Recently Covenant Medical Center in Lubbock implemented a new bias training program for its staff. It is uncertain whether Covenant is requiring the training as a condition of employment.
Do No Harm, a group whose mission is to “[p]rotect healthcare from a radical, divisive, and discriminatory ideology,” received screenshots of the training from a hospital employee. The employee did not wish to be identified for fear of retribution by the hospital.
The program includes training on implicit bias and microaggressions, and encourages staff to join in caregiver resource groups “based on shared characteristics or life experiences.”
Covenant is owned by Providence, a West Coast health group that is committed to “health equity” to address what they call “long-standing inequities and systemic injustices [that] exist in the world.”
Laura Morgan, a program manager for Do No Harm and veteran nurse who lost her job at Baylor Scott & White over implicit bias training, finds Covenant’s training pretty typical for what the group is seeing in hospitals.
However, Morgan found statements in the training such as, “We are reprogramming our brain to pause and think differently about people and situations,” particularly troubling.
“We want health care employees to be thinking about treating the patient, not how they might have an unconscious bias,” Morgan noted.
Dr. Sally Satel, a practicing psychiatrist, lecturer at the Yale University School of Medicine, and senior fellow at the American Enterprise Institute, examines mental health policy as well as political trends in medicine. She has been watching the growth of political correctness and social justice in the medical field for over two decades.
Implicit bias training is often linked to the administration of the Implicit Association Test, which has largely been debunked for its capacity to predict anything, let alone offer helpful guidance on implementing change, Satel told The Texan.
Instead, she asserted, these diversity training sessions can foment resentment and create hypervigilance among colleagues.
Morgan agrees. When working as part of a team in a stressful situation at the end of a 12-hour shift, trust and teamwork are key. “This is counterproductive to being an effective health care team,” she said.
The training also included information about microaggressions, which Morgan believes are defined so broadly that the definition can be easily manipulated.
The definition given is “[a] term used for brief and commonplace daily verbal, behavioral, or environmental indignities that communicate hostile, derogatory, or negative prejudicial slights toward and insults toward any group.”
Examples given include, “Do you speak English?” and “Thanks, sweetheart. Can I talk to your manager?”
Covenant is also implementing “Caregiver Resource Groups (CRG),” voluntary employee-led groups that are “designed to create a more inclusive workplace.” The groups are segregated by race, ethnicity, and sexual identity. At its Southern California campus, there is a Black CRG, a Latinx CRG, an Asian American Pacific Islander CRG, and an LGBTQ+ CRG.
Morgan sees these as divisive, identity-based segregation.
Neither Morgan nor Satel believe popular diversity training sessions are helpful in the health care delivered to patients.
“There are so many practical things we could do and offer to those underserved,” Satel said. “This is a distraction.”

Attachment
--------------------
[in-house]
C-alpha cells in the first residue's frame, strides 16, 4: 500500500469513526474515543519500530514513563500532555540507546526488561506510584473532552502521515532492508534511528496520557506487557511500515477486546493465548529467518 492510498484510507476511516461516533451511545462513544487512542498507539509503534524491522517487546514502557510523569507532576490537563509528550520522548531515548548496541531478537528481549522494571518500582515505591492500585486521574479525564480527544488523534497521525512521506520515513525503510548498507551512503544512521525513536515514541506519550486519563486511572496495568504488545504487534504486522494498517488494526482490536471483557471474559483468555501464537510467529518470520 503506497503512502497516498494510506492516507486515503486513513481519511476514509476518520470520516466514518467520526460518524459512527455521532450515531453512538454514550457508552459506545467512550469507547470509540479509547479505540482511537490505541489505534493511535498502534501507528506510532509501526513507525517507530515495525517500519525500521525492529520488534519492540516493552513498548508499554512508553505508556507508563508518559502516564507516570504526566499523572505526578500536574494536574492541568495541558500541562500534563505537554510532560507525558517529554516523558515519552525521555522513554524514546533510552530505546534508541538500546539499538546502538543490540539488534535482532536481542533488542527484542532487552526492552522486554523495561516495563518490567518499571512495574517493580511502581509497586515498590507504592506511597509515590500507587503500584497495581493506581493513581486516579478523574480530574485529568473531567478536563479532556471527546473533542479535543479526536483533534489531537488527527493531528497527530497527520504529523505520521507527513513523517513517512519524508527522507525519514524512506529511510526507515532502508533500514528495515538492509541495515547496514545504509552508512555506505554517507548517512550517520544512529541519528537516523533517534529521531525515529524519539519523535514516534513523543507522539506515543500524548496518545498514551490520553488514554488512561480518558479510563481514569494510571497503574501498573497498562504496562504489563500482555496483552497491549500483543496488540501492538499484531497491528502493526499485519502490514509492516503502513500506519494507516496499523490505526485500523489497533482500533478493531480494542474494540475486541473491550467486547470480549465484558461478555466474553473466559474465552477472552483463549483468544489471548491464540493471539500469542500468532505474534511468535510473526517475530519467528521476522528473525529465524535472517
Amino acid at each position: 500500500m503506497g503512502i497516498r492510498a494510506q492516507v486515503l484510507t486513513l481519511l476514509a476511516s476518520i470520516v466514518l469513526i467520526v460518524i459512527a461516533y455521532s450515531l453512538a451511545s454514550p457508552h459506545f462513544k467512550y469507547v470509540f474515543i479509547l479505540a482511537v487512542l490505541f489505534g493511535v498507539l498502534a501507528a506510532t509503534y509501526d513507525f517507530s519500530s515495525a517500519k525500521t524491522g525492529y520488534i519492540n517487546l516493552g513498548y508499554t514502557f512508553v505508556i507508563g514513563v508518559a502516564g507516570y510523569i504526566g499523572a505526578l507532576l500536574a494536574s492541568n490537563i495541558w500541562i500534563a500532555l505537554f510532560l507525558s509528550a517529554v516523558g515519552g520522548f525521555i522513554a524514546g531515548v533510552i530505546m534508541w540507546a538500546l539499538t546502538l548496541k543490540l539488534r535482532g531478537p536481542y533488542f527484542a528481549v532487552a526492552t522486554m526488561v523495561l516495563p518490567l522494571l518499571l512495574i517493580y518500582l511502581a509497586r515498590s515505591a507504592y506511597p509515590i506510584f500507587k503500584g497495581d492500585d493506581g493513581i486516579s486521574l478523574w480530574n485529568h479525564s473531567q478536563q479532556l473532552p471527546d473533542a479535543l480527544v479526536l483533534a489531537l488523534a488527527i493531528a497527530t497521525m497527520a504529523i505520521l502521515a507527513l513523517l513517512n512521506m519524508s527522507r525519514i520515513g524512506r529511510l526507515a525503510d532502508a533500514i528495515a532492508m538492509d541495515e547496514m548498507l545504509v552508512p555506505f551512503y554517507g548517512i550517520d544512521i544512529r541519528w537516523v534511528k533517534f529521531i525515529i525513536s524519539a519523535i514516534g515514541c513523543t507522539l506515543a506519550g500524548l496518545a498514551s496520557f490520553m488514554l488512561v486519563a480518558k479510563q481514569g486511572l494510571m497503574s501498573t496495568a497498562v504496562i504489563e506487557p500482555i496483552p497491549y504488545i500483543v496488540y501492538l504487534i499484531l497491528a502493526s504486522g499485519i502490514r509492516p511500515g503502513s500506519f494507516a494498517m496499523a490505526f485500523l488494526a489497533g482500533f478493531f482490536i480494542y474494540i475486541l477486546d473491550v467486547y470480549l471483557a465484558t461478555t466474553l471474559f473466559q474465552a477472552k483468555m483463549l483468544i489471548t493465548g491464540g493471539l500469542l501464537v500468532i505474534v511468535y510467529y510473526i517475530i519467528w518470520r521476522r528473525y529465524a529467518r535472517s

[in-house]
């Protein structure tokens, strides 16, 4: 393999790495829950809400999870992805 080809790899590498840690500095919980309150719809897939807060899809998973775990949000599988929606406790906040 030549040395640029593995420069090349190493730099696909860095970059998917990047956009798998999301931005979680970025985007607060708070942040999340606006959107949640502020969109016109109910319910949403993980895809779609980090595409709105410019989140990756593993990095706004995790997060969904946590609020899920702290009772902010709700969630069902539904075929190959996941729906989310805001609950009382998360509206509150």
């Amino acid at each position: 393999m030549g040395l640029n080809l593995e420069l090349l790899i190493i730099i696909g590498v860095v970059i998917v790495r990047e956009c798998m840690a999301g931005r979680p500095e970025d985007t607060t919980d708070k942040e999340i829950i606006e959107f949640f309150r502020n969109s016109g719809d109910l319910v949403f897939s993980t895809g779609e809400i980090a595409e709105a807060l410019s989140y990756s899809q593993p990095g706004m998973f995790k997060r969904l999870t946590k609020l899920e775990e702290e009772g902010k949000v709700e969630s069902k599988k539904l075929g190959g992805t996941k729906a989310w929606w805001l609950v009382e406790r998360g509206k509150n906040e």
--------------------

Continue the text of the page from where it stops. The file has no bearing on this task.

Betsy Levy Paluck, a professor of psychology and public and international affairs at Princeton University, recently wrote an article in the Washington Post about the effectiveness of these programs.
In answer to the question “Is this training a good idea?” Paluck, who did a meta-analysis of effectiveness studies, said the answer is, “We don’t know.”
Covenant Medical Center, which describes itself as a faith-based institution, defended its practice in a statement sent to The Texan.
“Our implicit bias training is intended to foster a culture in which every patient and employee is treated with compassion and respect, regardless of their age, religion, ethnicity, gender, or any other individual characteristic.”
The center’s spokesman did not respond to questions about whether it has measured any improved health outcomes as a result of implementing such diversity training programs.
According to Satel in an article she wrote titled “What is Happening to My Profession?” the social justice and diversity mindset is having the opposite effect.
“The implementation of the social justice agenda has constrained collegial discourse, challenged the maintenance of standards, and suppressed honest analysis of certain problems,” she wrote.
“Physicians cannot — and should not — ’dismantle racism and intersecting systems of oppression’ as part of their clinical mission. To imply that such activity falls within our scope of expertise is to abuse our authority,” Satel wrote. “Doctors can reasonably lobby for policies directly promoting health, such as better coverage for patient care or more services, but we will lose our focus and dilute our efforts to care for patients if we seek to address the perceived root causes of health disparities.”
Do No Harm has a tip sheet on its website for health care employees who are required to take implicit bias training. Suggestions include asking if the training is required, asking for an alternate accommodation, and asking direct questions that may draw attention to the divisive nature of the training.
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Kim Roberts is a regional reporter for the Texan in the DFW metroplex area where she has lived for over twenty years. She has a Juris Doctor from Baylor University Law School and a Bachelor's in government from Angelo State University. In her free time, Kim home schools her daughter and coaches high school extemporaneous speaking and apologetics. She has been happily married to her husband for 23 years, has three wonderful children, and two dogs.